Balance transfer promotions

Balance Transfer Cards

A balance transfer credit card is a regular credit card with an introductory promotion for you, a new cardholder, to help you pay down the credit card debt you’ve already accumulated.

As such, you can use a balance transfer card like any other to purchase goods and services in stores and online, pay bills, pay for services offered, rent a hotel room or a car, or any other credit-based transactions. Rewards for qualifying purchases or any other perks make your card more attractive.

As a flagship feature, a balance transfer card will have a 0% (or reduced interest rate) balance transfer promotion. Throughout a set period, you can take an existing credit card balance, transfer that balance to the new card, and pay no interest on that debt for the length of the promotion. Many balance transfer cards apply the promotion only to transfers you complete in the first 45 or 60 days after account opening.

How long the interest-free period applies to your balance transfer deal is often down to the individual card. It could be as short as the legal minimum of six months or last for 18 months or more.

During that period, the issuer will charge no interest on the debts you moved to the new card. You will incur a balance transfer fee equal to a certain percentage, typically between 3% and 5%, of the debt you’re transferring. 

While this is expensive for a single fee, it will still total much less compared to the interest you would pay while paying down the debt. The regular purchase APR applies to all the remaining unpaid debt after the end of the promotional period.

Example Balance Transfer Promotion

Suppose you have a balance of $10,000 on a credit card with an APR of 20%. If you made monthly payments of about $900, you would pay off that balance in a year. If, instead, your APR were 0% for the year, you would save up to $2,000 in interest.

Amount Transferred
to New Card
Cost of 3%
Balance Transfer Fee
Estimated Interest
Saved Over 12 Months
$1,000$30$200
$2,500$75$500
$5,000$150$1,000
$7,500$225$1,500
$10,000$300$2,000

Of course, you’ll have to pay the balance transfer transaction fee. In this example, a 3% fee will cost you $300.

Watch Out for Gotchas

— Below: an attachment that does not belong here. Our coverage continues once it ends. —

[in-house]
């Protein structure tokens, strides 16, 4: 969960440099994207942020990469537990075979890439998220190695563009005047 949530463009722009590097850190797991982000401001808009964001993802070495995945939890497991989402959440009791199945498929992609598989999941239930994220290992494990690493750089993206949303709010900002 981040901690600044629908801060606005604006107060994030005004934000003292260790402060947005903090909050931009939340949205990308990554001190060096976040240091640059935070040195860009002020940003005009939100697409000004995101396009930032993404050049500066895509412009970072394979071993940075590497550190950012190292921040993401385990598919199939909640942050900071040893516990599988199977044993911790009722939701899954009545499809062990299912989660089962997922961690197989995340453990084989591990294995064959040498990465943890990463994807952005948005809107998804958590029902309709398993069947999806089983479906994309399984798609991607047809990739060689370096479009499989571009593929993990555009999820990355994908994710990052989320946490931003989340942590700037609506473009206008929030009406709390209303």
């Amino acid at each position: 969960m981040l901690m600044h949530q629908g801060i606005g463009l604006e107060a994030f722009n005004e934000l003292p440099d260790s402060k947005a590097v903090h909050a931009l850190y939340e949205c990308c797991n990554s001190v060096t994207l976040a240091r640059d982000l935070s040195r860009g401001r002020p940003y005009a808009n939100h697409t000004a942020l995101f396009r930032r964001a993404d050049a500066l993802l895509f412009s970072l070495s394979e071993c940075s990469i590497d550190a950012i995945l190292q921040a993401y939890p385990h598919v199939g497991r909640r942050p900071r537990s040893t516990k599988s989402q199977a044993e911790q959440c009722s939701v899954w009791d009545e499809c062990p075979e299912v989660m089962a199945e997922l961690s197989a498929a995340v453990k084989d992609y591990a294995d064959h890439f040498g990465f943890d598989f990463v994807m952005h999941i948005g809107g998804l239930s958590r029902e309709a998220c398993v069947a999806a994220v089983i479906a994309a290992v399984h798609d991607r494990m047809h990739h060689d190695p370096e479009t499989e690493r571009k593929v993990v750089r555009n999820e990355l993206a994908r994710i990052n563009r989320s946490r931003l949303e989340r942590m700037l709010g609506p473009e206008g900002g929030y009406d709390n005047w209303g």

There are a couple of catches, however. First, you need to have a pretty good credit rating to get a 0% intro APR balance transfer credit card. 

If you make a late payment, the issuer will likely terminate the promotion, and your early interest rate will spiral upward. It may revert to the regular APR or rise to the penalty level, typically 29.99%. 

All transferred debt you still need to repay by the end of the promotional period will accrue interest at the regular APR, which might be higher than that of the original credit card. The cardholder agreement you receive upon application contains rules on the card’s balance transfer promotion.

Finally, some balance transfer cards only apply the reduced APR to transfers you complete within a relatively short period, such as 45 days from account opening. Any transfers after the deadline are not part of the promotion.

Reward Promotions

Credit card reward promotions are the benefits you earn when purchasing certain items. These include beefed-up rewards for spending with a particular merchant. 

For example, some credit cards offer bonus points or cash back when the card is used to pay for, say, Uber rides. The rates can be multiples of the usual earning rate, making it attractive for heavy users who share rides. This offer comes with an expiration date that defines the promotional period.

Reward promotions graphic

Some credit cards have quarterly rotating reward schemes. This means that there will be changes to the categories every three months that will earn you higher rewards. For instance, during one quarter, a card may offer 5% cash back for grocery shopping, while during the next quarter, it can earn you a 5% return on buying gas. 

You must remember to enroll in the new categories each quarter to get your bonus rewards. These promotions induce you to use the credit card more often and for more specific purchases. Be aware of caps on the amount you can earn in any three-month promotional period.

You must stay informed of the promotions and rotating categories to get the most from credit cards. Then, take full advantage of the offers to get maximum points or cash back.

Benefits and Drawbacks of Promotional Periods

The benefits of low-interest promotions outweigh the drawbacks, but only if you pay off your balances before the promotional periods end. Make sure to make the required minimum payments, as the issuer may revoke promotions that are currently underway if you’re tardy.

Benefits